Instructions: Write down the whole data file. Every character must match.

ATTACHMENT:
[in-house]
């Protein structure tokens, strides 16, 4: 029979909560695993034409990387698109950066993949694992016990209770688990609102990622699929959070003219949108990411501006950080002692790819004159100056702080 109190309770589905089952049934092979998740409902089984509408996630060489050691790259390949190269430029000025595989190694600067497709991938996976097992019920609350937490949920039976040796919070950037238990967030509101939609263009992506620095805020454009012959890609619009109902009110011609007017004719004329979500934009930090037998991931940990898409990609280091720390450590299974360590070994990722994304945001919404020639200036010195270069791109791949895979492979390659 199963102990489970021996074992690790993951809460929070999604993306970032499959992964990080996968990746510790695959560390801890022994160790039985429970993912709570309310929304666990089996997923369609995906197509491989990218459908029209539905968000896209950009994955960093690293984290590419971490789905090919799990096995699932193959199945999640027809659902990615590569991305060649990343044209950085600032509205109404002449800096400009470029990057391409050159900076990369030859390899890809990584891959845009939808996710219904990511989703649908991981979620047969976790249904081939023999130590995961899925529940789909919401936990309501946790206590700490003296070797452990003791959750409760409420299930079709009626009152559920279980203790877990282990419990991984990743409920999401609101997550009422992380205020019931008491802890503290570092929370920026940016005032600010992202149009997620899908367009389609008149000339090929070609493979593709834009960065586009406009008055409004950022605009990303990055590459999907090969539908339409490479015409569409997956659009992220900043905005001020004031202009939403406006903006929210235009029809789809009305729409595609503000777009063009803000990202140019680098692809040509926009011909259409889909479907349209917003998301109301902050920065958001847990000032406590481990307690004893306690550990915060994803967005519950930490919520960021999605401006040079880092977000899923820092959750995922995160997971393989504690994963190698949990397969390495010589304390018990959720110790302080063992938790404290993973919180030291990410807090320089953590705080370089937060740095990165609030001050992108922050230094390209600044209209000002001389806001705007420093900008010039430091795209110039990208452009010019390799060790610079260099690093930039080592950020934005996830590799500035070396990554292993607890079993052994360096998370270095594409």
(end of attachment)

[in-house]
């Protein structure tokens, strides 16, 4: 029979909560695993034409990387698109950066993949694992016990209770688990609102990622699929959070003219949108990411501006950080002692790819004159100056702080 109190309770589905089952049934092979998740409902089984509408996630060489050691790259390949190269430029000025595989190694600067497709991938996976097992019920609350937490949920039976040796919070950037238990967030509101939609263009992506620095805020454009012959890609619009109902009110011609007017004719004329979500934009930090037998991931940990898409990609280091720390450590299974360590070994990722994304945001919404020639200036010195270069791109791949895979492979390659 199963102990489970021996074992690790993951809460929070999604993306970032499959992964990080996968990746510790695959560390801890022994160790039985429970993912709570309310929304666990089996997923369609995906197509491989990218459908029209539905968000896209950009994955960093690293984290590419971490789905090919799990096995699932193959199945999640027809659902990615590569991305060649990343044209950085600032509205109404002449800096400009470029990057391409050159900076990369030859390899890809990584891959845009939808996710219904990511989703649908991981979620047969976790249904081939023999130590995961899925529940789909919401936990309501946790206590700490003296070797452990003791959750409760409420299930079709009626009152559920279980203790877990282990419990991984990743409920999401609101997550009422992380205020019931008491802890503290570092929370920026940016005032600010992202149009997620899908367009389609008149000339090929070609493979593709834009960065586009406009008055409004950022605009990303990055590459999907090969539908339409490479015409569409997956659009992220900043905005001020004031202009939403406006903006929210235009029809789809009305729409595609503000777009063009803000990202140019680098692809040509926009011909259409889909479907349209917003998301109301902050920065958001847990000032406590481990307690004893306690550990915060994803967005519950930490919520960021999605401006040079880092977000899923820092959750995922995160997971393989504690994963190698949990397969390495010589304390018990959720110790302080063992938790404290993973919180030291990410807090320089953590705080370089937060740095990165609030001050992108922050230094390209600044209209000002001389806001705007420093900008010039430091795209110039990208452009010019390799060790610079260099690093930039080592950020934005996830590799500035070396990554292993607890079993052994360096998370270095594409």